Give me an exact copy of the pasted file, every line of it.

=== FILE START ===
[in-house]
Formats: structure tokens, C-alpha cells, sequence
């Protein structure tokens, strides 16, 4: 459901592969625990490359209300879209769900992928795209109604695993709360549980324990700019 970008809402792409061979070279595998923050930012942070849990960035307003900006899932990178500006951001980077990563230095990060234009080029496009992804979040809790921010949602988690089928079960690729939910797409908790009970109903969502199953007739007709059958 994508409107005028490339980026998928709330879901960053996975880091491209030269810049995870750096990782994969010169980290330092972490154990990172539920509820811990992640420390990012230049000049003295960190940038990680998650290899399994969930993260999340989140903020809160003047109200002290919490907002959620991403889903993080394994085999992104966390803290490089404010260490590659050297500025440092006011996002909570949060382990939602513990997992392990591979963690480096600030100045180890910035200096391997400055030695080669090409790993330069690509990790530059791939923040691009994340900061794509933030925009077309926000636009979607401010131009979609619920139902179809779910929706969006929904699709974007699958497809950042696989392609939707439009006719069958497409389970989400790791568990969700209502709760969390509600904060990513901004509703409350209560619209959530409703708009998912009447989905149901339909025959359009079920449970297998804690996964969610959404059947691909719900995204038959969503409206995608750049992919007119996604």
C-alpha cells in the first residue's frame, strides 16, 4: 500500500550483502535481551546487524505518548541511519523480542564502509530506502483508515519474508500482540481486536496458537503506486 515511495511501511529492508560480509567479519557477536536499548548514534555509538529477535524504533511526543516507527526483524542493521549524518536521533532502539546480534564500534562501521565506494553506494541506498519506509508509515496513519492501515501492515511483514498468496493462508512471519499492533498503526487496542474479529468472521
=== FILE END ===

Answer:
[in-house]
Formats: structure tokens, C-alpha cells, sequence
């Protein structure tokens, strides 16, 4: 459901592969625990490359209300879209769900992928795209109604695993709360549980324990700019 970008809402792409061979070279595998923050930012942070849990960035307003900006899932990178500006951001980077990563230095990060234009080029496009992804979040809790921010949602988690089928079960690729939910797409908790009970109903969502199953007739007709059958 994508409107005028490339980026998928709330879901960053996975880091491209030269810049995870750096990782994969010169980290330092972490154990990172539920509820811990992640420390990012230049000049003295960190940038990680998650290899399994969930993260999340989140903020809160003047109200002290919490907002959620991403889903993080394994085999992104966390803290490089404010260490590659050297500025440092006011996002909570949060382990939602513990997992392990591979963690480096600030100045180890910035200096391997400055030695080669090409790993330069690509990790530059791939923040691009994340900061794509933030925009077309926000636009979607401010131009979609619920139902179809779910929706969006929904699709974007699958497809950042696989392609939707439009006719069958497409389970989400790791568990969700209502709760969390509600904060990513901004509703409350209560619209959530409703708009998912009447989905149901339909025959359009079920449970297998804690996964969610959404059947691909719900995204038959969503409206995608750049992919007119996604």
C-alpha cells in the first residue's frame, strides 16, 4: 500500500550483502535481551546487524505518548541511519523480542564502509530506502483508515519474508500482540481486536496458537503506486 515511495511501511529492508560480509567479519557477536536499548548514534555509538529477535524504533511526543516507527526483524542493521549524518536521533532502539546480534564500534562501521565506494553506494541506498519506509508509515496513519492501515501492515511483514498468496493462508512471519499492533498503526487496542474479529468472521